The type of 'genius' I am thinking of probably began life by a misapplication, to himself, of Emerson's essay on Self-Reliance: a great and beautiful essay, but Oh! how much has it to answer for in the survival of the unfittest. Alas! that the wheat and tares must grow together till the harvest. It is the syrup of phosphorus by which weakly mediocrity develops into sturdiness, a sturdy coarseness that else might have died down and been spared us. But, thanks to that or some other artificial fertiliser, it grows up with the idea that the duty which lies nearest to it is to write weary books, paint monotonous pictures, persevere in 'd----d bad acting'; and it fulfils that duty with an energy known only to mediocrity. The literary variety, probably, has the characteristics of the type most fully developed. No one takes himself with more touching seriousness. Day by day he grows in conceit, neglects his temper, especially at home, with a wife who is worth ten of him and all his 'works,' and generally behaves, as the phrase goes, 'as if anything becomes him.' If you visit him _en famille_, you will find him especially characteristic at meals, during which he is wont to sit absorbed, with an air of 'I cannot shake off the god'; and when they are over he goes off, moodily chewing a toothpick, to his den, where, maybe, the genius finds vent in a dissertation on 'Peg-Tops,' for _The Boy's Own_, or 'The Noses of Great Men,' for _Chambers' Journal_.

But if such genius as this be chiefly comic, its work cannot but awaken in one a deep sense of the pathetic. To stand before the poor little picture that has been so much to its painter, and yet holds no spark of vitality or touch of distinction; to take up the poor little book into which all the toil of so many wasted days could breathe no breath of life, formless, uninspired, unnecessary. Think of the pathos of the illusion that has waved 'its purple wings' around these lifeless products, endowing with sensitive expression the wooden lineaments that have really been dead and unexpressive all the time, never glowed at all save to the wistful yearning eye of their befooled creator. Yet if nature be thus cruel to afflict, she is no less kind to console: for the victim of this species of hallucination seldom wakens from the dream. That essay on Self-Reliance is with him to the end.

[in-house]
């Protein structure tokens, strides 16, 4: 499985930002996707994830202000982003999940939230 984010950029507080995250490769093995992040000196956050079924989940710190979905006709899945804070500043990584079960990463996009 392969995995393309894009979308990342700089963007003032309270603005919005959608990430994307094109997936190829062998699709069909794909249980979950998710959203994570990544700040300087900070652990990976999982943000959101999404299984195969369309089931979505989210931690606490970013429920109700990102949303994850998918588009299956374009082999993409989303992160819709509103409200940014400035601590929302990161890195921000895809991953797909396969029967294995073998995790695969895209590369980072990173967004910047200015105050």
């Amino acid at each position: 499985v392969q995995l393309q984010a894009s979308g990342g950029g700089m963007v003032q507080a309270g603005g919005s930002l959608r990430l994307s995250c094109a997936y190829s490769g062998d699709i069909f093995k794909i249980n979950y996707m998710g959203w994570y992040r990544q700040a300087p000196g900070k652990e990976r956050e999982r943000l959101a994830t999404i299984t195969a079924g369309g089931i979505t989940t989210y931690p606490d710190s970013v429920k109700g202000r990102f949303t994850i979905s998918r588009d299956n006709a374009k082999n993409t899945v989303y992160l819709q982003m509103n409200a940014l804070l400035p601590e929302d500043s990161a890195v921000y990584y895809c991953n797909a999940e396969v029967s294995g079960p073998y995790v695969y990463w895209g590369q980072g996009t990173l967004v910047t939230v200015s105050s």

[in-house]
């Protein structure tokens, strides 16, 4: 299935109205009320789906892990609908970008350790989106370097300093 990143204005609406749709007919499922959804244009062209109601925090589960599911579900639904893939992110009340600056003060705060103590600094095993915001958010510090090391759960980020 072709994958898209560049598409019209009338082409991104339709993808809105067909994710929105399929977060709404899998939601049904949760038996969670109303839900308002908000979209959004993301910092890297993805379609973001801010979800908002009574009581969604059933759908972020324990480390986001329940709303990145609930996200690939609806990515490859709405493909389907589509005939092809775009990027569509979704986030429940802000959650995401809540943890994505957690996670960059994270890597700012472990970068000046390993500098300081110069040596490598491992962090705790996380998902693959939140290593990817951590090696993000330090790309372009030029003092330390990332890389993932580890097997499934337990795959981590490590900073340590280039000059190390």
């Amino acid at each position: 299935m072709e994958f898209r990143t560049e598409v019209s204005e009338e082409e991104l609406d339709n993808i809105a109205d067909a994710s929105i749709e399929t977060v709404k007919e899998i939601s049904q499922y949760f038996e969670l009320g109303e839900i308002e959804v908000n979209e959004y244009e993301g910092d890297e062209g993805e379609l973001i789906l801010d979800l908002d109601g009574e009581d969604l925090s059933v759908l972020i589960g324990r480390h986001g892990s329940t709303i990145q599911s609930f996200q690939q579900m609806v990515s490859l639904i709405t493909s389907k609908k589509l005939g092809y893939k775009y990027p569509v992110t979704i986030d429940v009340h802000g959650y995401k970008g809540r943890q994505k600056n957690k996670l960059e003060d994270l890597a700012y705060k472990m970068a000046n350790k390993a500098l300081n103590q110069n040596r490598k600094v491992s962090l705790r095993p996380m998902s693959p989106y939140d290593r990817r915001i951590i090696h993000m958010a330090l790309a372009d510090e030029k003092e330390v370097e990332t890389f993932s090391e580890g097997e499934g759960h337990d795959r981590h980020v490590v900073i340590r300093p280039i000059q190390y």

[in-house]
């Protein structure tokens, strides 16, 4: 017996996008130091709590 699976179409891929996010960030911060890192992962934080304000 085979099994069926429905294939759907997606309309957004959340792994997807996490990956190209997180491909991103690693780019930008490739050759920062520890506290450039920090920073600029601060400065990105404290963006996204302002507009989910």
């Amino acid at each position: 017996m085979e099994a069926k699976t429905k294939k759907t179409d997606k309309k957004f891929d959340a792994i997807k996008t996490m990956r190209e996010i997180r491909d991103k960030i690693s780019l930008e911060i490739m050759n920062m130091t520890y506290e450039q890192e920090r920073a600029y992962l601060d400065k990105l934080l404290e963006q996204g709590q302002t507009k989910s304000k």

Yet no less pathetic is it to reflect how his whole development has suffered for this mistake, all his life-blood gone to feed this abortive thing. The gentler charities of life have been neglected, fine qualities atrophied, the man has grown narrow and selfish, all the real things have been lost for this shadow: that he might become, what nature never meant him to be--an artist. All along, when he has made any excuse, it has been 'art.' But, more likely, he has not been asked for excuse, he has lived under the shelter of the 'genius' superstition. He has worn the air of making great sacrifices for the goddess, and in these his intimates have felt a proud sense of awful participation, as of a family whom the gods love. They have never understood that art is a particular form of self-indulgence, by no means confined to artists; that it often becomes no less a vice than opium-eating, and that the same question has to be asked of both--whether the dreams are worth the cost. This might occasionally be asked of the world's famous: not only of those whose art has been the evilly exquisite outcome of spiritual disease, but even of the great sane successful reputations.

There is, too, especially about the latter, perhaps, a touch of comic suggestiveness in the sublime preoccupation to which we owe their great legacies, that look of Atlas which is always pathetic, when it is not foolish, on the face of a mortal: the grand air of a Goethe, the colossal absorption of a Balzac. Their attitude offends one's sense of the relation of things, and we feel that, after all, we could have spared half their works for a larger share of that delicate instinct for proportion, which is one of the most precious attributes of what we call a gentleman. But the demi-god has always much of the _nouveau riche_ about him, and a gentleman is, after all, an exquisite product. Indeed, the world has, one may think, quite enough genius to go on with. It could well do with a few more gentlemen.

[The end]
Richard Le Gallienne's essay: 'Genius' Superstition